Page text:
When most Americans think of great sports events, football, baseball or basketball's championship games may spring to mind first. But they shouldn’t overlook the international soccer extravaganza that kicked off in Brazil on Friday.
Several recent studies suggest that Americans are falling in love with soccer, the game that most of the world calls fútbol.
Since 2010, the number of American adults age 18 or older who have attended a major soccer match has increased 87 percent, according to Nielsen, while the number of Americans who have “watched, attended or listened” to a major soccer tournament has increased by 32 percent. And these emerging U.S. soccer fans also have cash to spend: Nielsen found that they plan to spend $88 billion on cars in the next year and $4.4 billion on groceries each week.
TV network coverage of soccer in America has also increased 43 percent since 2010, Nielsen reports—suggesting that Americans are watching it more, and social media sites such as Facebook and Twitter are expected to explode with soccer-related mentions.
A recent Harris poll found that 62 percent of people who follow fútbol pay attention to which companies support their favorite teams and players.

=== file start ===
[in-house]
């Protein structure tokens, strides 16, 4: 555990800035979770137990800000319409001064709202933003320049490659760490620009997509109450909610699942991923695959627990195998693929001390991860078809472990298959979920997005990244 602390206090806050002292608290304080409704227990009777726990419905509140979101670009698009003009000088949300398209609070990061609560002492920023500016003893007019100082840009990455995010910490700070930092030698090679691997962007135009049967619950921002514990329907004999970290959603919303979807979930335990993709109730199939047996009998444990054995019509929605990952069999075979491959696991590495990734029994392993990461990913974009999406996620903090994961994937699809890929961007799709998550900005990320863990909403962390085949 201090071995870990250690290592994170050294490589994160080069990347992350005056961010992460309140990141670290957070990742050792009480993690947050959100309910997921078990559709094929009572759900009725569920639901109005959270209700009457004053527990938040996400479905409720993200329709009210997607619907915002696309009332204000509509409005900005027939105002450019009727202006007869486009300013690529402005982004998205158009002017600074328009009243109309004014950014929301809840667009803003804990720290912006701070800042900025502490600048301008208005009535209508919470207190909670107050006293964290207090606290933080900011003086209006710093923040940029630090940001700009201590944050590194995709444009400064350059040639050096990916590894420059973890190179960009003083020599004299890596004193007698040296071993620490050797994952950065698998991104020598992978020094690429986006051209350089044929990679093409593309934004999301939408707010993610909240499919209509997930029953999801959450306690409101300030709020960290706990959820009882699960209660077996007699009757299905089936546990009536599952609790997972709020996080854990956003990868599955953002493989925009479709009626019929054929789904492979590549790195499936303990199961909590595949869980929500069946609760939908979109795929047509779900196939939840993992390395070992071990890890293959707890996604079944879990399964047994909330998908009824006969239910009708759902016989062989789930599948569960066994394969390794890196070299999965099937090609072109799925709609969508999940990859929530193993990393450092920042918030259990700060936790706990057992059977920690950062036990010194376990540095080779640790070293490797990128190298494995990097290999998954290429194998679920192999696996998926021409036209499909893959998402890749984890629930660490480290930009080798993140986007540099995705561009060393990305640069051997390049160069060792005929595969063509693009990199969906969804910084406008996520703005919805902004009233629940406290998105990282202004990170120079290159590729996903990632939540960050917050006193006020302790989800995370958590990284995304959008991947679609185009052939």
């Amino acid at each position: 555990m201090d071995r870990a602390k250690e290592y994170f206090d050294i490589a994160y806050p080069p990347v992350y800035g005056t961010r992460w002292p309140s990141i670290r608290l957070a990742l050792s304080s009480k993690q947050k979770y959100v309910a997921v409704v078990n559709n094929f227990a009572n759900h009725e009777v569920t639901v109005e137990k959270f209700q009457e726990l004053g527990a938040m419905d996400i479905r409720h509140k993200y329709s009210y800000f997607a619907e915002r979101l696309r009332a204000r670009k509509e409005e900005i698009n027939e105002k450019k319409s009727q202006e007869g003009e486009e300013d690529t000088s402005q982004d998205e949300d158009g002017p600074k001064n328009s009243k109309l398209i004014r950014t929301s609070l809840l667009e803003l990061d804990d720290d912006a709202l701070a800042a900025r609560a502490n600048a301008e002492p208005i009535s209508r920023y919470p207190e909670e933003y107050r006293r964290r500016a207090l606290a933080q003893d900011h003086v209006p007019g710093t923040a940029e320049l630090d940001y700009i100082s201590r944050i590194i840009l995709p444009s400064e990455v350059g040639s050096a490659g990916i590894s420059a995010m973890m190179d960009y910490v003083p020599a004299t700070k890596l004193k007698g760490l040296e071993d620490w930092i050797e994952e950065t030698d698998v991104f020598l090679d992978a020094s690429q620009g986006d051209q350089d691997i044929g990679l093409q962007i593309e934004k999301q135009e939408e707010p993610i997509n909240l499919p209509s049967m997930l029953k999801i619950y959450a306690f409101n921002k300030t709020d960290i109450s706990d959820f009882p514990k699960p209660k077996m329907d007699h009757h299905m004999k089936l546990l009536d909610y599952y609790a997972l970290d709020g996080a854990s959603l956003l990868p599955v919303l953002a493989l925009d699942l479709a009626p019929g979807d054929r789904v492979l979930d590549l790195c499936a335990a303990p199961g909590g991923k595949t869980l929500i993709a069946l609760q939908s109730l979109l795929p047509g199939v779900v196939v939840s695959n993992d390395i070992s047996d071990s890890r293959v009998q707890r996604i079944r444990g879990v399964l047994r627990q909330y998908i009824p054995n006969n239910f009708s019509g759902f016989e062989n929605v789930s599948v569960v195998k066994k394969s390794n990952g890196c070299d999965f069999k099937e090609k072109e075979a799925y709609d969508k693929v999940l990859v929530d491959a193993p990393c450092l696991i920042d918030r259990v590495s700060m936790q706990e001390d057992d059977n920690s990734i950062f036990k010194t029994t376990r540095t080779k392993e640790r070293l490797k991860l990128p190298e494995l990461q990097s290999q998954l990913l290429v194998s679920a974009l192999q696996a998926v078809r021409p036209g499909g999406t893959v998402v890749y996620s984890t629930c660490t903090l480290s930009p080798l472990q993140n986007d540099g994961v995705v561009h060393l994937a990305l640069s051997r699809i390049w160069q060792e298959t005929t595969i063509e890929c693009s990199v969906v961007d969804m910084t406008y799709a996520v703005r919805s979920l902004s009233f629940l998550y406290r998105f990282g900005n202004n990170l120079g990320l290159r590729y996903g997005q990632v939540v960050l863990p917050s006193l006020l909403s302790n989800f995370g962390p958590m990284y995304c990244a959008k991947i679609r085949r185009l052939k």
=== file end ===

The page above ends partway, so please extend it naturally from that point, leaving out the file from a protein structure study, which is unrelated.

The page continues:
According to a recent Harris Interactive news release:
One in 10 Americans (10 percent) says soccer (men's and/or women's) is a sport they follow, putting it on the same ground as men's tennis (with 10 percent following that as well). This is relatively small when compared to the half of Americans who follow pro football (51 percent), the nearly four in ten following baseball (37 percent) or the three in ten who follow men's college football (30 percent). However, it's worth noting that interest in soccer is stronger among younger generations of Americans (11 percent Millennials, 16 percent Gen Xers, 6 percent Baby Boomers, 5 percent Matures), which runs inverse to the trend seen for most sports, with older Americans typically more likely to display an interest.
So, what does Americans’ growing love of soccer mean for small businesses?
Because sports organizations are protective of their trademarked terms, and some marketing can be prohibited by the organizations and sometimes even local regulations, you need to make sure you're not making a false commercial association with the sporting event. While only official sponsors are allowed to reference the event in relation to any product or service, that doesn’t prevent small businesses from trying to use the event's popularity to drive sales. Retailers can promote soccer-related products and gear or create products that soccer fans would want to buy when they watch the games. Restaurants and bars can host events to watch the games; in New York City, there are 22 bars and restaurants offering soccer-related specials. See the FIFA website for more information about hosting the games.
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